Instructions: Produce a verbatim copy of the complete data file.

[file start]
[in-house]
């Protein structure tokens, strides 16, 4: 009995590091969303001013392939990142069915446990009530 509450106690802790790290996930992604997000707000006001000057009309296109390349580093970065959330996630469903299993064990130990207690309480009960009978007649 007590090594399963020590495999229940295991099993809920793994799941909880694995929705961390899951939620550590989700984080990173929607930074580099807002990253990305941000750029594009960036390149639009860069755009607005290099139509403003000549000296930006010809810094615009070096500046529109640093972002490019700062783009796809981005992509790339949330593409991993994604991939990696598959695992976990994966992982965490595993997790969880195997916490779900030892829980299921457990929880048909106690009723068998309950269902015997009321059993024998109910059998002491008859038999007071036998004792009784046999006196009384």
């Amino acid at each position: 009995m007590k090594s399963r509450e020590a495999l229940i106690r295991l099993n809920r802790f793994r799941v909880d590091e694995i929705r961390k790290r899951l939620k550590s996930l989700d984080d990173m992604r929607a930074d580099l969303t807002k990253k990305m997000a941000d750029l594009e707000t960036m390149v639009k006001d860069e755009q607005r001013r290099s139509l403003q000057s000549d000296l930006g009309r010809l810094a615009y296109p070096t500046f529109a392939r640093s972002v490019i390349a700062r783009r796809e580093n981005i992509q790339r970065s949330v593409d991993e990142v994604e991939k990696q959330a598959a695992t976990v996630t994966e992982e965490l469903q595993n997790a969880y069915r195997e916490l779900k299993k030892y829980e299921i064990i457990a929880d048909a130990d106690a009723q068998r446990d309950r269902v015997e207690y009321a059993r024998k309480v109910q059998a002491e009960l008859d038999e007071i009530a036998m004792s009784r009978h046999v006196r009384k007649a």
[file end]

[in-house]
């Protein structure tokens, strides 16, 4: 009995590091969303001013392939990142069915446990009530 509450106690802790790290996930992604997000707000006001000057009309296109390349580093970065959330996630469903299993064990130990207690309480009960009978007649 007590090594399963020590495999229940295991099993809920793994799941909880694995929705961390899951939620550590989700984080990173929607930074580099807002990253990305941000750029594009960036390149639009860069755009607005290099139509403003000549000296930006010809810094615009070096500046529109640093972002490019700062783009796809981005992509790339949330593409991993994604991939990696598959695992976990994966992982965490595993997790969880195997916490779900030892829980299921457990929880048909106690009723068998309950269902015997009321059993024998109910059998002491008859038999007071036998004792009784046999006196009384």
């Amino acid at each position: 009995m007590k090594s399963r509450e020590a495999l229940i106690r295991l099993n809920r802790f793994r799941v909880d590091e694995i929705r961390k790290r899951l939620k550590s996930l989700d984080d990173m992604r929607a930074d580099l969303t807002k990253k990305m997000a941000d750029l594009e707000t960036m390149v639009k006001d860069e755009q607005r001013r290099s139509l403003q000057s000549d000296l930006g009309r010809l810094a615009y296109p070096t500046f529109a392939r640093s972002v490019i390349a700062r783009r796809e580093n981005i992509q790339r970065s949330v593409d991993e990142v994604e991939k990696q959330a598959a695992t976990v996630t994966e992982e965490l469903q595993n997790a969880y069915r195997e916490l779900k299993k030892y829980e299921i064990i457990a929880d048909a130990d106690a009723q068998r446990d309950r269902v015997e207690y009321a059993r024998k309480v109910q059998a002491e009960l008859d038999e007071i009530a036998m004792s009784r009978h046999v006196r009384k007649a």